If K.G. was the album that allowed the band to set a statement for their sound, then L.W. is the weird brother that on the surface looks the same, but deep down there’s something much more sinister at work. Straight off the bat the band add a new style and sound to their catalogue with the minimalist funk inspired opener “If Not Now, Then When?”. They speak on familiar themes of climate change, that could be found all over 2019’s Fishing For Fishies, asking again of why action isn’t being taken now, why are we waiting until “the oceans turn to black, When the animals are dead”. It’s worth noting as well that the flow of the songs that was found all over K.G. is felt immediately into this album as well as closer “The Hungry Wolf Of Fate” leads directly into this opener.

On K.G. “Honey” was the band adding a more acoustic driven flavour of microtonal sweetness into the mix. On this album the acoustic tracks make an appearance in the forms of “Static Electricity” and “East West Link”, but this time there’s something much more unnerving about the sound. “Static Electricity” shifts through various movements of spacey synthesiser whirlwinds, intoxicating guitar melodies and phaser smothered solos. This song truly feels like what it must be like to travel down an electric wire into a plug socket, each movement pushing you along, losing yourself into the ether of psychedelic textures around you. It’s the band at their most left-field and therefore most exciting. Seamlessly transitioning into the Turkish folk infused “East West Link” that acts almost of an extension of the former song; a swirling link if you will. It’s in these moments that King Gizzard truly showcase their compositional and production supremacy.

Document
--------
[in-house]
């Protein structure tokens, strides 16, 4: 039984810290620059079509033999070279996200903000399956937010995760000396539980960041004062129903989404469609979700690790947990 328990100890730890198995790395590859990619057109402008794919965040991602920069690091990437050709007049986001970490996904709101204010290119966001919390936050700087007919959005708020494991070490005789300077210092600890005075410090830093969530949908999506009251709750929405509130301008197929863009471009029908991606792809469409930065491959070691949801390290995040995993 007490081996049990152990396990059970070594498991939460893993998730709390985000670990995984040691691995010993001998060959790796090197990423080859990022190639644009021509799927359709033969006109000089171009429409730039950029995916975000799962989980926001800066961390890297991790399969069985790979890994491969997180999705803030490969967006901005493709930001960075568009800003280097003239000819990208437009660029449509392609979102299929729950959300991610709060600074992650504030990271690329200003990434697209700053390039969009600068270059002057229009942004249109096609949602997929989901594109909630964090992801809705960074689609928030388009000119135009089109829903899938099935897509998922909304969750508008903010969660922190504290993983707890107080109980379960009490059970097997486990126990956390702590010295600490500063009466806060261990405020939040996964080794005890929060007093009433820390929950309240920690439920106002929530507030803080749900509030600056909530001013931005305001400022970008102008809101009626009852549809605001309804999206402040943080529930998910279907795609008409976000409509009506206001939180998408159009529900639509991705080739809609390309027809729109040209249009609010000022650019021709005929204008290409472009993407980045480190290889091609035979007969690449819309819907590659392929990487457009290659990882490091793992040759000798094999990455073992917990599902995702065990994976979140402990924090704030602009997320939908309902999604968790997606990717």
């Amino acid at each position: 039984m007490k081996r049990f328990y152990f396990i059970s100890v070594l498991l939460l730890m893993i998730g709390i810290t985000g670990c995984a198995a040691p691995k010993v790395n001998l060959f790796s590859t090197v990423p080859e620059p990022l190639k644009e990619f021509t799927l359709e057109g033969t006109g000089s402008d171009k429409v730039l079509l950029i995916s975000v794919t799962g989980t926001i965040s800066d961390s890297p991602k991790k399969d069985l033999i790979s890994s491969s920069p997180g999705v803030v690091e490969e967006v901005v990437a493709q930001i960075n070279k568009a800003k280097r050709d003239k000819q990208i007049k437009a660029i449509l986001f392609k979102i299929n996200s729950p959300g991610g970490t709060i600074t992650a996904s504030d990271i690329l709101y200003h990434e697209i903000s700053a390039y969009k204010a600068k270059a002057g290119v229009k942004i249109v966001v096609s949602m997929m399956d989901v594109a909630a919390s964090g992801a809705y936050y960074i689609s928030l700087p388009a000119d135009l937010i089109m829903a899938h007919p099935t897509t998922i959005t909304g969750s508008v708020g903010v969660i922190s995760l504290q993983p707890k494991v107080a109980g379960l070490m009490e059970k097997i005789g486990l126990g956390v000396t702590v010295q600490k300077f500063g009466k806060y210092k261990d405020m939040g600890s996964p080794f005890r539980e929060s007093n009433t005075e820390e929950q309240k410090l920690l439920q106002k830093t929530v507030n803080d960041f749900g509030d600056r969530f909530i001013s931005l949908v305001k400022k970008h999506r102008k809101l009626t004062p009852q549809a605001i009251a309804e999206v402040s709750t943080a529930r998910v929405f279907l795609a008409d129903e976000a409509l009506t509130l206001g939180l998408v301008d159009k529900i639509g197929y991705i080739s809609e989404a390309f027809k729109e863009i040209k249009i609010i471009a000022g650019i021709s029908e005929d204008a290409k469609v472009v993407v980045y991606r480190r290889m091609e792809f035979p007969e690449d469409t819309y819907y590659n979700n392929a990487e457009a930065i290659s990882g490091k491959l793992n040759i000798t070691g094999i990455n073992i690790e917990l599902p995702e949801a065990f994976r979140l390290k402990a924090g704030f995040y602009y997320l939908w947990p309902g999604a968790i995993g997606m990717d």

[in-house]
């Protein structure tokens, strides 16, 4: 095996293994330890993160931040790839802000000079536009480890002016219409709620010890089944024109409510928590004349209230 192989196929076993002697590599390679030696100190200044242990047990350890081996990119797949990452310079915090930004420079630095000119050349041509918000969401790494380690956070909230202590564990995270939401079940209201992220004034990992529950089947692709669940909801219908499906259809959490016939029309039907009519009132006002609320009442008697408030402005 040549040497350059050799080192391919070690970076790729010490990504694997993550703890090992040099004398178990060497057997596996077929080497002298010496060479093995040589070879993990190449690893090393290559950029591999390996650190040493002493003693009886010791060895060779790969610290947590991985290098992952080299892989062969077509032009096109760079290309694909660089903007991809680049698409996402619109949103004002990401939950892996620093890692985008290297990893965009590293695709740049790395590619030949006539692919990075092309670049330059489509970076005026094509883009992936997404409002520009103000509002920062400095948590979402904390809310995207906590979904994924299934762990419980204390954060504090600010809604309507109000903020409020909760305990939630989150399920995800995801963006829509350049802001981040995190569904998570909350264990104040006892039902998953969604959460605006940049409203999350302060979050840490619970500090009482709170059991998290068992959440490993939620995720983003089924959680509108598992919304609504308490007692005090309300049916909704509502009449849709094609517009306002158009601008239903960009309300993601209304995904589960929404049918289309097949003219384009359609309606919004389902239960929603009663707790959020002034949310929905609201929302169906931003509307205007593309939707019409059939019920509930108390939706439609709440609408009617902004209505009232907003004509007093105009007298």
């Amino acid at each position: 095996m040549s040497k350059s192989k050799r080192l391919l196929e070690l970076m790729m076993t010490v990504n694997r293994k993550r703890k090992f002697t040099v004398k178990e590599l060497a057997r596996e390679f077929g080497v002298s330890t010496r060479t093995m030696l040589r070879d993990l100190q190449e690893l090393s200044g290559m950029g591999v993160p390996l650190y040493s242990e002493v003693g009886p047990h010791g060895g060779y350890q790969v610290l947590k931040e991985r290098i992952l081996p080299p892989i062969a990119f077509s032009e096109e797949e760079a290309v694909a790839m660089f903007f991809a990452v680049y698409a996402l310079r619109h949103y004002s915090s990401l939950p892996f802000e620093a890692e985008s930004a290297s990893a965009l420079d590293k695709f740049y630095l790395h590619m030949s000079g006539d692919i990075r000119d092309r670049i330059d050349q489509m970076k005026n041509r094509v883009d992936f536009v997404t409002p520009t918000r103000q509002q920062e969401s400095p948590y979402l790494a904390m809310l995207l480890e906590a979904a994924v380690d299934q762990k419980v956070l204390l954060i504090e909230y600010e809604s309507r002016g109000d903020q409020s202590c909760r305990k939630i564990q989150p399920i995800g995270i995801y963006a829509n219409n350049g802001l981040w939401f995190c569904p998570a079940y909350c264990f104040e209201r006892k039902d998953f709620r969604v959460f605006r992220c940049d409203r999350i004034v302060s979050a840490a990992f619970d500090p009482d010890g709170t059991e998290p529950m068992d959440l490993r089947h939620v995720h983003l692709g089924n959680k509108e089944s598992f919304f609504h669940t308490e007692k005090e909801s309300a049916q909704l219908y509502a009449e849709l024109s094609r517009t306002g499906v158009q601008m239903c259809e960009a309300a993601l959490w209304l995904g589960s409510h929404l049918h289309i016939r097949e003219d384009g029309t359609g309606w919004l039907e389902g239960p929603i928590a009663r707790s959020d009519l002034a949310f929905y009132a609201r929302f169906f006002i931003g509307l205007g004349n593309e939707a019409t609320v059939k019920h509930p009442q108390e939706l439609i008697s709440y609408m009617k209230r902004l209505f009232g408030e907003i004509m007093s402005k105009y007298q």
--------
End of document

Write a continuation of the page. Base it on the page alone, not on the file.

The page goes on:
There are of course the moments on that do lean into the more “rock-centric” corner of the bands sound, with the likes of “O.N.E” and “Pleura” not being too dissimilar in aesthetic to “Automation”. It’s fun to listen to but isn’t the most adventurous that King Gizzard can be. That’s not to say however that the ever-changing time signatures, thanks to drummer Michael Cavanagh, aren’t something to truly admired. Which is something that was mentioned on our K.G. review, the flow and movements that he creates to go between songs and even within songs are so seamless that they slip right by you without any trail; dust in the wind. This incredible percussion is also showcased all over the patriarchal teardown “Supreme Ascendancy”. As Ambrose Kenny-Smith hits out agains the Catholic church, “Childhoods tragically ripped from their shaking feet, Conscious yet inadequate”, Cavanagh simultaneously drives the track along whilst drawing you in to its unrelenting groove.

King Gizzard are no stranger to metal at this point, whether you’re looking at 2019’s trash outing Infest The Rats Nest or “The Great Chain Of Being” from 2017’s Gumboot Soup. And they take another swing at the sludge metal aspect of this sound in the form of 8 minute closer “K.G.L.W”. This and the opener from K.G. act as bookends for both of the albums, wrapping them neatly together. On this occasion they extend the riff out into its most doom filled form. It’s crunchy, it’s heavy and there’ll certainly be a lot of head banging at concerts. However the track could do with being about half the length. Although it’s a great melody and can act now as almost a theme tune for the band, it almost feels like a slog to get to the end of the album. You can see the band were going for more of a loose jam feel with this track but with only a few melodic changes and riffs to carry the track over its run time it doesn’t match up to some of the other long tracks within the King Gizzard catalogue, of which there are many.

These two albums are clearly not King Gizzard’s most experimental outings, but they’re not trying to be. What they are however are gateways to the wonderful world of The Gizzverse. They showcase almost every aspect of the band’s sound up to this point, whether you’re a diehard Gizz fan or a newcomer to the band eclectic sound, there’s something for everyone here. But one question still remains, who truly is the Lizard Wizard?